Posted by: Lisa Hill | March 15, 2022

Favourite Irish women writers

Cathy at 746 Books is hosting Reading Ireland Month, and since I’m the lucky one who won the giveaway for Nora by Nuala O’Connor, it seems only appropriate for me to whip up a post about my favourite Irish women writers. I haven’t yet read anything by Nuala O’Connor, but I feel confident that she will join my other favourites because her novel Nora is the fictionalised love story of of Nora Barnacle, wife and muse of my favourite male Irish writer, James Joyce…

However, these are the Irish women writers who are my favourites so far.  Links are to my reviews:

Elizabeth Bowen 

The Heat of the Day, and a Sensational Snippet: The Heat of the Day

Mary Costello

The River Capture

The China Factory, Guest Review by Karenlee Thompson 


Evelyn Conlon

Not the Same Sky, and on the wishlist Skin of Dreams, Stars in the Daytime and a Glassful of Letters. (On the wishlist means that I have read an enticing review somewhere.)

Anne Enright


The Gathering, Winner of the Booker Prize in 2007

Eva Trout, read before blogging.  I wrote reams about this in my journal, which makes me want to read it again. And on the TBR, The Green Road.

Jennifer Johnston

The Captains and the Kings,


I owe my discovery of Jennifer Johnston to Kim from Reading Matters, who has read 13+ of JJ’s novels.

Edna O’Brien


and on the TBR, The Little Red Chairs, and August is a Wicked Month.  On the wishlist is The Country Girls, In the Forest and Girl with Green Eyes.  Yes, not having discovered O’Brien until  a couple of years ago, I am now hooked on her writing.

Kate O’Riordan, whose books I read before blogging.

Involved.: My journal entry begins with ‘This one is hard to put down; I read the last chapters with a mouth dry with fear.”

The Boy in the Moon: This was very bleak, but I concluded that ‘O’Riordan is a very powerful writer, and it is compulsive reading.’

I haven’t read anything by O’Riordan since The Angel in the House.  In my journal I dissed it as a film script not a novel, and it turns out that O’Riordan has gone on to have a career as a script writer, but I still count her as one of my favourites!

Update, the next day: taken to task by Tony for my failure to include Molly Keane in my list of favourites, I can only hang my head in shame and plead that I’d neglected to tag her as Irish at Goodreads, so she didn’t show up in my search.

I read Good Behaviour many years ago when I was a member of the Yahoo Booker group.  Good Behaviour was nominated for the Booker in 1981, and when it was chosen for the group to read in 2003, (the year before The Book Depository was founded in 2004) it wasn’t readily available at all.  Today we search, we find, we pay and it gets delivered, but back then it cost me more in time than money when I finally tracked down a copy through Abe Books Australia (which was not then owned by Amazon.) Which is a long-winded way of explaining why I didn’t buy any more of Molly Keane’s books, even though I loved Good Behaviour.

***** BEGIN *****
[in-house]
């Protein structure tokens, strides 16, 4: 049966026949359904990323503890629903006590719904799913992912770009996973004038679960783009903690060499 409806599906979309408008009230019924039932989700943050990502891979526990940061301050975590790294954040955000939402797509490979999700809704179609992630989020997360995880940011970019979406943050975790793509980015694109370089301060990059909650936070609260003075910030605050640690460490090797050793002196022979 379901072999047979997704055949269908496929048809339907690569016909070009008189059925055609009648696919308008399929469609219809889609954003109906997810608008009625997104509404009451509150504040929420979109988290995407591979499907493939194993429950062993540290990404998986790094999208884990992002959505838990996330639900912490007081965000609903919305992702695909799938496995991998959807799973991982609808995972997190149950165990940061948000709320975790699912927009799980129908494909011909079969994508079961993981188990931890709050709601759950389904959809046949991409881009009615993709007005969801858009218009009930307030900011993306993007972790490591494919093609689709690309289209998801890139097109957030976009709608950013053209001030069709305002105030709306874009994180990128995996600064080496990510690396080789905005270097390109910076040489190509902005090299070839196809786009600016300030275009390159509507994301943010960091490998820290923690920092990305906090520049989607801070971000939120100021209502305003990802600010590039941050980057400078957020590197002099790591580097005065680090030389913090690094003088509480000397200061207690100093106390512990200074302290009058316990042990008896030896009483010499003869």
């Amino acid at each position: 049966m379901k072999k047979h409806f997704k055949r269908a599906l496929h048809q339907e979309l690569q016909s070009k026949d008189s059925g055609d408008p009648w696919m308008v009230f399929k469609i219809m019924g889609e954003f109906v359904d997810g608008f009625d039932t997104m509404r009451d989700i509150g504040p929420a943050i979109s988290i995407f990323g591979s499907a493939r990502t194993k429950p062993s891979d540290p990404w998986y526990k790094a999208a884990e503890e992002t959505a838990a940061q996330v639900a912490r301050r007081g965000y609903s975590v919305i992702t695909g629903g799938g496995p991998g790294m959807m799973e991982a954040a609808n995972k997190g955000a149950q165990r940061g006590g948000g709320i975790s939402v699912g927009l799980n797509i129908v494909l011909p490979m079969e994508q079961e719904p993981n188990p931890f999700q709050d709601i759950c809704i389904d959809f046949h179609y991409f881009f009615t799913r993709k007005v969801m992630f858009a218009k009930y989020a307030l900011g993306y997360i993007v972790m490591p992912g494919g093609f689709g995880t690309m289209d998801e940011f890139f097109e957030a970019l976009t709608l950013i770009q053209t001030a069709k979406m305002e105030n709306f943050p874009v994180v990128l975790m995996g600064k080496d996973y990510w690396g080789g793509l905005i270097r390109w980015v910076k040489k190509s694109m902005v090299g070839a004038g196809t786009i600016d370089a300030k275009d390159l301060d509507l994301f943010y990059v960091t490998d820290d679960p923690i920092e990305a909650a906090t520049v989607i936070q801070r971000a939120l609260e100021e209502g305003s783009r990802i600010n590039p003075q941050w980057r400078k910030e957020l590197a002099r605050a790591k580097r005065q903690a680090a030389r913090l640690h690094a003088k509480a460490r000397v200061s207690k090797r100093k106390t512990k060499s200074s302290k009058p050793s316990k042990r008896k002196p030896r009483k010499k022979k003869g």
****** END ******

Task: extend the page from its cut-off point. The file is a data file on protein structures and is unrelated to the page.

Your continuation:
Now, you can buy a NYRB edition or a Virago of Good Behaviour, and her other books besides. If you want to see why you should seek her out, see Tony’s post about it here.



  1. Happy to see Jennifer Johnston on your list, but where is Molly Keane?


    • Where indeed?
      *pause* checks Goodreads to see if I tagged her as Irish…
      *gasp* No I hadn’t!
      That’s why she didn’t show up in my list….
      I shall amend it forthwith!

      Liked by 1 person

  2. Nuala O’Connor is one of my favourite Irish authors, Lisa! I highly recommend the novels You and Miss Emily. And now you’ve reminded me to order Nora :-)


  3. I’m looking forward to reading Nora in April, I’ve read a couple if Nuala O’Connor’s books and enjoyed them.

    Detested Good Behaviour.


    • No… no… say it isn’t so! I love that kind of bland satire where it takes a while to realise what she’s doing…


      • I’m afraid so you can check out my review here. I did learn a few things I wasn’t aware of, but I’m really not good with characters that lack empathy and bland satire for me it was not. I would even go so far as to say it was toxic.
        From my review:
        “I like a book in which a character can in some way redeem themself, can change or transform, ‘nasty, black comedies’ and characters that take pleasure in using their wounds as weapons against another isn’t entertaining for me”


        • I meant bland in the way that Keane has a character say or do something innocuous, until you think about it, and you realise, wow, that was really very cutting. Like Dame Edna Everage telling you that you’re wearing a nice little frock, and how clever you are to have made it yourself. *Ouch*